My retrospective continues on this, the sixth anniversary of my Musoscribe blog.
One of my favorite groups – like so many others, I discovered ’em during my college years – is King Crimson. The pioneering progressive rock band that started in England is, these days, an Anglo-American outfit. One of the very few musical acts that consistently moves forward – no nostalgia for this lot – King Crimson rarely sound like the same group from album to album. Over the years, I’ve been fortunate to interview (and in some cases, even meet) several current and former members of the group. (Of course when a band has had so many musicians pass through its ranks, one could argue that the odds are in my favor.) Not counting the time when Robert Fripp complained on his own blog about something I wrote, I’ve collected quite a Crim-related mass of writings. Herewith:
The Crimson ProjeKct
While KC was on one of its many hiatuses, three members of the group put together a double-trio that performed King Crimson material. Originally called Two of a Perfect Trio, they later became an officially-sanctioned Crim extension and dubbed themselves The Crimson ProjeKct. Here’s my feature/interview with Adrian Belew, Tony Levin, and Pat Mastelotto. (And here’s more.)
Belew is no longer involved in King Crimson; his attention is now applied to his solo career and (sometimes) the ProjeKct. I interviewed him in 2014. Here’s my Adrian Belew interview.
Pat Mastelotto is also in another Crim-related group, Stick Men, with Tony Levin. I interviewed Pat in 2013.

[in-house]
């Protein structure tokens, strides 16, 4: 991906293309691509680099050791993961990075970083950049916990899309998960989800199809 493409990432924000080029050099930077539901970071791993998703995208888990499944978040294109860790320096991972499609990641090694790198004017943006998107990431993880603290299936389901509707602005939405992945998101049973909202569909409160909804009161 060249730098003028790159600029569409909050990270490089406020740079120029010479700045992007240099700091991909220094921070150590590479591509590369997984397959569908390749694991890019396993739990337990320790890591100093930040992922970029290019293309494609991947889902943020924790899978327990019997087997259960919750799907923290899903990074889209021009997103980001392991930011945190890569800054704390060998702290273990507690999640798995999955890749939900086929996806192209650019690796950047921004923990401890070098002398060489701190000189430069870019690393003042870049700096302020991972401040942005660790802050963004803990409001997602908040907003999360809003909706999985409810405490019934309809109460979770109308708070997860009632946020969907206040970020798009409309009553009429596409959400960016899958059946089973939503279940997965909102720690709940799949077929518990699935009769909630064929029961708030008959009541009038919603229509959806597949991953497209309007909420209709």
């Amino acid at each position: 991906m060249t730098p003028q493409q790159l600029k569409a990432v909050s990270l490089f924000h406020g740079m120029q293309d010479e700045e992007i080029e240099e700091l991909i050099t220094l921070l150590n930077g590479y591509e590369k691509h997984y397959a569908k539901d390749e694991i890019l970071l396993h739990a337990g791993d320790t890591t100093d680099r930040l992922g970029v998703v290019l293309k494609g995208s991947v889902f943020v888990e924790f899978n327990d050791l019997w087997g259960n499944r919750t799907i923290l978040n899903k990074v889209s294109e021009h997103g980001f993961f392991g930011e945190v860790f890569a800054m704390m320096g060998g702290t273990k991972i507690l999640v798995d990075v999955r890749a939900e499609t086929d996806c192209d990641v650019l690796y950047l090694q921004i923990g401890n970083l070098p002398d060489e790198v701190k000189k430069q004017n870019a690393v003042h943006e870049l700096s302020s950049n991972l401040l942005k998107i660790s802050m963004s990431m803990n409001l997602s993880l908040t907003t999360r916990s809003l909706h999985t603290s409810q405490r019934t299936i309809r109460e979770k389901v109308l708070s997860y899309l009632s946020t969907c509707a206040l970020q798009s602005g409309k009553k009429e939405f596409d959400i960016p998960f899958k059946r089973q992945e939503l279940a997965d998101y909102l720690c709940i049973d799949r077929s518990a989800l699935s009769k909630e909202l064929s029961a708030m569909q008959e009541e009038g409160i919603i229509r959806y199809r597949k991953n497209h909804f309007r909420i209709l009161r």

Levin is one of the busiest men in music; I chatted with Tony about his Levin Brothers project in 2014.
Gunn played guitar in King Crimson alongside Robert Fripp for several years. Here’s my interview with Gunn, focusing more on his solo work.
Wetton was King Crimson’s bassist and vocalist in the mid 1970s, a time during which the group recorded and released what might be their best album, Red. Here’s my interview with John Wetton.
King Crimson’s first vocalist/bassist went on to greater success with Keith Emerson and Carl Palmer. But when I interviewed Greg Lake, we talked about King Crimson, too.
Wilson has been at the center of King Crimson-related activities these last several years. His Porcupine Tree bandmate Gavin Harrison is one of three(!) drummers in the current Crim lineup; he’s borrowed the band’s original Mellotron for use in his own music; and he’s heading the remix/remaster/reissue project of the Crimson catalog. I’ve interviewed Wilson multiple times; this interview focuses on his King Crimson-related work.
I have also reviewed a number of King Crimson (and related) albums and videos. Here’s a rundown; I may well have missed some, but this list is close to complete. (All King Crimson except as noted.)
More of these reminiscences to come.
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